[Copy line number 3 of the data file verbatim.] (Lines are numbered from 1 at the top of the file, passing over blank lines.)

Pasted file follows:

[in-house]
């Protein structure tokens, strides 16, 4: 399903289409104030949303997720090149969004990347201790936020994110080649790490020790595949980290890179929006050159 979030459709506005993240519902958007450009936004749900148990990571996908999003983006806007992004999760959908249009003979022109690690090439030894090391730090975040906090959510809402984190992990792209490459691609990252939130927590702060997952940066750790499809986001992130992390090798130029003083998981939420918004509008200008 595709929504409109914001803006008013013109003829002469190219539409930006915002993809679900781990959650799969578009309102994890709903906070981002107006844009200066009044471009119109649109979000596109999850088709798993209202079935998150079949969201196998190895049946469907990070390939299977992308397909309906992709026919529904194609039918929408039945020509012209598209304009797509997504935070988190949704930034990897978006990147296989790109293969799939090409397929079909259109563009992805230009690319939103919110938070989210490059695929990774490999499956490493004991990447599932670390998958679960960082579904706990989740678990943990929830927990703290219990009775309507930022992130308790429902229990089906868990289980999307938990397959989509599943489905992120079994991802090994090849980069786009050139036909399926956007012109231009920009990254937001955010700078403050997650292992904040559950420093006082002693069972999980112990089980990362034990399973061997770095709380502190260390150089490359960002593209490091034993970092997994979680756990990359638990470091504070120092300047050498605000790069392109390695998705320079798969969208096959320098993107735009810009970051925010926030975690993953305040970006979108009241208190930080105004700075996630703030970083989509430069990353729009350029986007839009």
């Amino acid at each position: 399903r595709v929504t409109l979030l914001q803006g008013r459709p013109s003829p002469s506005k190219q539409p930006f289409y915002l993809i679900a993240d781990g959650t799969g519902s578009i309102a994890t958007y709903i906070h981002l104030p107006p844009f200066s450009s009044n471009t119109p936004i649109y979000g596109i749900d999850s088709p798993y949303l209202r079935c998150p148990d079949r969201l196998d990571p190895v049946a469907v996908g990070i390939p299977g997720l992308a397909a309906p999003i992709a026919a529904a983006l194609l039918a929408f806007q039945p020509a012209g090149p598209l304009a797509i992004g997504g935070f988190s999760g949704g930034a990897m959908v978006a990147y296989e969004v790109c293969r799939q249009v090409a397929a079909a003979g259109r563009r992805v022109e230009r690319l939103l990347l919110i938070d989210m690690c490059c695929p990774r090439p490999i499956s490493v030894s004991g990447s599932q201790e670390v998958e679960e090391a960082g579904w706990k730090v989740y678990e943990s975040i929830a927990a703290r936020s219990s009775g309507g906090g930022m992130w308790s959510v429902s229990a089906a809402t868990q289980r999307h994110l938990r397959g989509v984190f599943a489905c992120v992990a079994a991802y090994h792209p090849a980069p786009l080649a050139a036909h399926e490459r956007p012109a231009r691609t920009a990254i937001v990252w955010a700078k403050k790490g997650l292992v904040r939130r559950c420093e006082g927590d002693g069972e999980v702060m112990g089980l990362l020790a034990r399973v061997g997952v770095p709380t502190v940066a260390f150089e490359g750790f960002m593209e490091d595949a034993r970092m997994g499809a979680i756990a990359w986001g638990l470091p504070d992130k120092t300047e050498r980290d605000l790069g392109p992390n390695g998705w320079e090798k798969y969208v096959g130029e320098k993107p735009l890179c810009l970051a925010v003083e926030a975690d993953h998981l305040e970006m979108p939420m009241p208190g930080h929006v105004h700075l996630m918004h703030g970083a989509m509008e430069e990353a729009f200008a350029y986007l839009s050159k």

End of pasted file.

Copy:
């Amino acid at each position: 399903r595709v929504t409109l979030l914001q803006g008013r459709p013109s003829p002469s506005k190219q539409p930006f289409y915002l993809i679900a993240d781990g959650t799969g519902s578009i309102a994890t958007y709903i906070h981002l104030p107006p844009f200066s450009s009044n471009t119109p936004i649109y979000g596109i749900d999850s088709p798993y949303l209202r079935c998150p148990d079949r969201l196998d990571p190895v049946a469907v996908g990070i390939p299977g997720l992308a397909a309906p999003i992709a026919a529904a983006l194609l039918a929408f806007q039945p020509a012209g090149p598209l304009a797509i992004g997504g935070f988190s999760g949704g930034a990897m959908v978006a990147y296989e969004v790109c293969r799939q249009v090409a397929a079909a003979g259109r563009r992805v022109e230009r690319l939103l990347l919110i938070d989210m690690c490059c695929p990774r090439p490999i499956s490493v030894s004991g990447s599932q201790e670390v998958e679960e090391a960082g579904w706990k730090v989740y678990e943990s975040i929830a927990a703290r936020s219990s009775g309507g906090g930022m992130w308790s959510v429902s229990a089906a809402t868990q289980r999307h994110l938990r397959g989509v984190f599943a489905c992120v992990a079994a991802y090994h792209p090849a980069p786009l080649a050139a036909h399926e490459r956007p012109a231009r691609t920009a990254i937001v990252w955010a700078k403050k790490g997650l292992v904040r939130r559950c420093e006082g927590d002693g069972e999980v702060m112990g089980l990362l020790a034990r399973v061997g997952v770095p709380t502190v940066a260390f150089e490359g750790f960002m593209e490091d595949a034993r970092m997994g499809a979680i756990a990359w986001g638990l470091p504070d992130k120092t300047e050498r980290d605000l790069g392109p992390n390695g998705w320079e090798k798969y969208v096959g130029e320098k993107p735009l890179c810009l970051a925010v003083e926030a975690d993953h998981l305040e970006m979108p939420m009241p208190g930080h929006v105004h700075l996630m918004h703030g970083a989509m509008e430069e990353a729009f200008a350029y986007l839009s050159k």